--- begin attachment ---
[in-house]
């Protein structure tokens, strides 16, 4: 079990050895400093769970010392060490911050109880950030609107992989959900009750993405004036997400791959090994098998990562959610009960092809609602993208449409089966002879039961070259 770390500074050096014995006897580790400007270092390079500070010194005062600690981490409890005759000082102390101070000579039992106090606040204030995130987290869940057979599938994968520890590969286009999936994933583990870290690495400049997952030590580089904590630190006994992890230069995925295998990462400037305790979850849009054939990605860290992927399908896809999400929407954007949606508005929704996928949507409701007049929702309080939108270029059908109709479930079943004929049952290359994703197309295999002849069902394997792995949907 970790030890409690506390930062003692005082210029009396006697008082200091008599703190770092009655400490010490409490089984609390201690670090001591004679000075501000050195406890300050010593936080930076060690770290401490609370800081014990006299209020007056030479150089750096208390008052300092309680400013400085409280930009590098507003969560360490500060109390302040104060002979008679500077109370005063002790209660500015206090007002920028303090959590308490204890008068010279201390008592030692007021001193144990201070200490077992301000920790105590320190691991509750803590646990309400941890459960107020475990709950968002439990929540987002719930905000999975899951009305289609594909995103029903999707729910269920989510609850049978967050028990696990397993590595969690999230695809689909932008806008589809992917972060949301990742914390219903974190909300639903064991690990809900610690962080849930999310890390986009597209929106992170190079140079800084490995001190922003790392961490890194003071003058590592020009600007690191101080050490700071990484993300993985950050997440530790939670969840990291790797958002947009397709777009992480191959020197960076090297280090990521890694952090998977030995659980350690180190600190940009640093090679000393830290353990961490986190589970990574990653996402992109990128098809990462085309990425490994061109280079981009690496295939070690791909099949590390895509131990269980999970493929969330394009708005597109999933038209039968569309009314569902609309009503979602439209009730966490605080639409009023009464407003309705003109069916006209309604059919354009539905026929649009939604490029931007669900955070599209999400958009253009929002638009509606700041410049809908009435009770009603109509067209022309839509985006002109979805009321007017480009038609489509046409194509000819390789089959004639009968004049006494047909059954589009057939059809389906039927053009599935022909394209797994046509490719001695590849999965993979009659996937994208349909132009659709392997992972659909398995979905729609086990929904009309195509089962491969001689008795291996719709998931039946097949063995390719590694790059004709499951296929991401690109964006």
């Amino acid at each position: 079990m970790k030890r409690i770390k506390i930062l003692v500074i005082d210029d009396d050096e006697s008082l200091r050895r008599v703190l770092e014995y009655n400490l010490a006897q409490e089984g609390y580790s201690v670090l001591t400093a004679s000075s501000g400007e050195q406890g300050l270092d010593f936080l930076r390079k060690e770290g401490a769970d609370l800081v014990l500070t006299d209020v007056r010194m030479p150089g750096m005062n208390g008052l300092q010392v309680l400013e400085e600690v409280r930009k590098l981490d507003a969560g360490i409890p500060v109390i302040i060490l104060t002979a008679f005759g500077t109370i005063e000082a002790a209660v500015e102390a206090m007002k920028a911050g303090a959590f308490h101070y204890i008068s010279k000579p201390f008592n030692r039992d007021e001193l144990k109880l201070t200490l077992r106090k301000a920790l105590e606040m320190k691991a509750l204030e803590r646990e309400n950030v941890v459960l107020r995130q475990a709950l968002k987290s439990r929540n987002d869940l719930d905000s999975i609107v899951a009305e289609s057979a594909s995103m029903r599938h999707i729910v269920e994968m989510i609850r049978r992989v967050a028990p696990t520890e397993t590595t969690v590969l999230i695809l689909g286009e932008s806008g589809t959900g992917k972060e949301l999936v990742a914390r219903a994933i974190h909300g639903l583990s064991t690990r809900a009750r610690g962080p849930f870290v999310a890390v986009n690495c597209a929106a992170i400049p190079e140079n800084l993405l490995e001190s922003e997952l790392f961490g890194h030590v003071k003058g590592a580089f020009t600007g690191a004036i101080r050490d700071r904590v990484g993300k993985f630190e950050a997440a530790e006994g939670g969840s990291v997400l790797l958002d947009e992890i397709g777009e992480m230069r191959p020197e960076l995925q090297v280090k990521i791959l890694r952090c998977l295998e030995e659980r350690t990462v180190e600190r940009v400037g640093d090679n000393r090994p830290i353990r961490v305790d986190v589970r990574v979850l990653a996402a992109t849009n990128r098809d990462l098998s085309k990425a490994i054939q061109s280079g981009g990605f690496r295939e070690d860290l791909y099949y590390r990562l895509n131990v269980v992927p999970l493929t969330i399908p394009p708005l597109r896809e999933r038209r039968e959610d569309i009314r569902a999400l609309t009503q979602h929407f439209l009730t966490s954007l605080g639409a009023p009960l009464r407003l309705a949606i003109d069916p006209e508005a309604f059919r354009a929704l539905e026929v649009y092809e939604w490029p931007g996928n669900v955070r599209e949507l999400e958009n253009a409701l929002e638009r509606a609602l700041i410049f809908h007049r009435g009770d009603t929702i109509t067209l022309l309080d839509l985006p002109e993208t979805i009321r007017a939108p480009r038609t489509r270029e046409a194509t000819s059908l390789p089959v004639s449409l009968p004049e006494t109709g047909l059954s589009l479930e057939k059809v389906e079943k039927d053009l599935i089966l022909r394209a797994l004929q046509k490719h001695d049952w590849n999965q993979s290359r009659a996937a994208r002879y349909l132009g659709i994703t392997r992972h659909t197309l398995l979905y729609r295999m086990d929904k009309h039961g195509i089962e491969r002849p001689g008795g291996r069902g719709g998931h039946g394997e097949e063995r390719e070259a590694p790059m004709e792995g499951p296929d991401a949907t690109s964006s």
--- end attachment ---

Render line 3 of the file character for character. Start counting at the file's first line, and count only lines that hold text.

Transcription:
């Amino acid at each position: 079990m970790k030890r409690i770390k506390i930062l003692v500074i005082d210029d009396d050096e006697s008082l200091r050895r008599v703190l770092e014995y009655n400490l010490a006897q409490e089984g609390y580790s201690v670090l001591t400093a004679s000075s501000g400007e050195q406890g300050l270092d010593f936080l930076r390079k060690e770290g401490a769970d609370l800081v014990l500070t006299d209020v007056r010194m030479p150089g750096m005062n208390g008052l300092q010392v309680l400013e400085e600690v409280r930009k590098l981490d507003a969560g360490i409890p500060v109390i302040i060490l104060t002979a008679f005759g500077t109370i005063e000082a002790a209660v500015e102390a206090m007002k920028a911050g303090a959590f308490h101070y204890i008068s010279k000579p201390f008592n030692r039992d007021e001193l144990k109880l201070t200490l077992r106090k301000a920790l105590e606040m320190k691991a509750l204030e803590r646990e309400n950030v941890v459960l107020r995130q475990a709950l968002k987290s439990r929540n987002d869940l719930d905000s999975i609107v899951a009305e289609s057979a594909s995103m029903r599938h999707i729910v269920e994968m989510i609850r049978r992989v967050a028990p696990t520890e397993t590595t969690v590969l999230i695809l689909g286009e932008s806008g589809t959900g992917k972060e949301l999936v990742a914390r219903a994933i974190h909300g639903l583990s064991t690990r809900a009750r610690g962080p849930f870290v999310a890390v986009n690495c597209a929106a992170i400049p190079e140079n800084l993405l490995e001190s922003e997952l790392f961490g890194h030590v003071k003058g590592a580089f020009t600007g690191a004036i101080r050490d700071r904590v990484g993300k993985f630190e950050a997440a530790e006994g939670g969840s990291v997400l790797l958002d947009e992890i397709g777009e992480m230069r191959p020197e960076l995925q090297v280090k990521i791959l890694r952090c998977l295998e030995e659980r350690t990462v180190e600190r940009v400037g640093d090679n000393r090994p830290i353990r961490v305790d986190v589970r990574v979850l990653a996402a992109t849009n990128r098809d990462l098998s085309k990425a490994i054939q061109s280079g981009g990605f690496r295939e070690d860290l791909y099949y590390r990562l895509n131990v269980v992927p999970l493929t969330i399908p394009p708005l597109r896809e999933r038209r039968e959610d569309i009314r569902a999400l609309t009503q979602h929407f439209l009730t966490s954007l605080g639409a009023p009960l009464r407003l309705a949606i003109d069916p006209e508005a309604f059919r354009a929704l539905e026929v649009y092809e939604w490029p931007g996928n669900v955070r599209e949507l999400e958009n253009a409701l929002e638009r509606a609602l700041i410049f809908h007049r009435g009770d009603t929702i109509t067209l022309l309080d839509l985006p002109e993208t979805i009321r007017a939108p480009r038609t489509r270029e046409a194509t000819s059908l390789p089959v004639s449409l009968p004049e006494t109709g047909l059954s589009l479930e057939k059809v389906e079943k039927d053009l599935i089966l022909r394209a797994l004929q046509k490719h001695d049952w590849n999965q993979s290359r009659a996937a994208r002879y349909l132009g659709i994703t392997r992972h659909t197309l398995l979905y729609r295999m086990d929904k009309h039961g195509i089962e491969r002849p001689g008795g291996r069902g719709g998931h039946g394997e097949e063995r390719e070259a590694p790059m004709e792995g499951p296929d991401a949907t690109s964006s």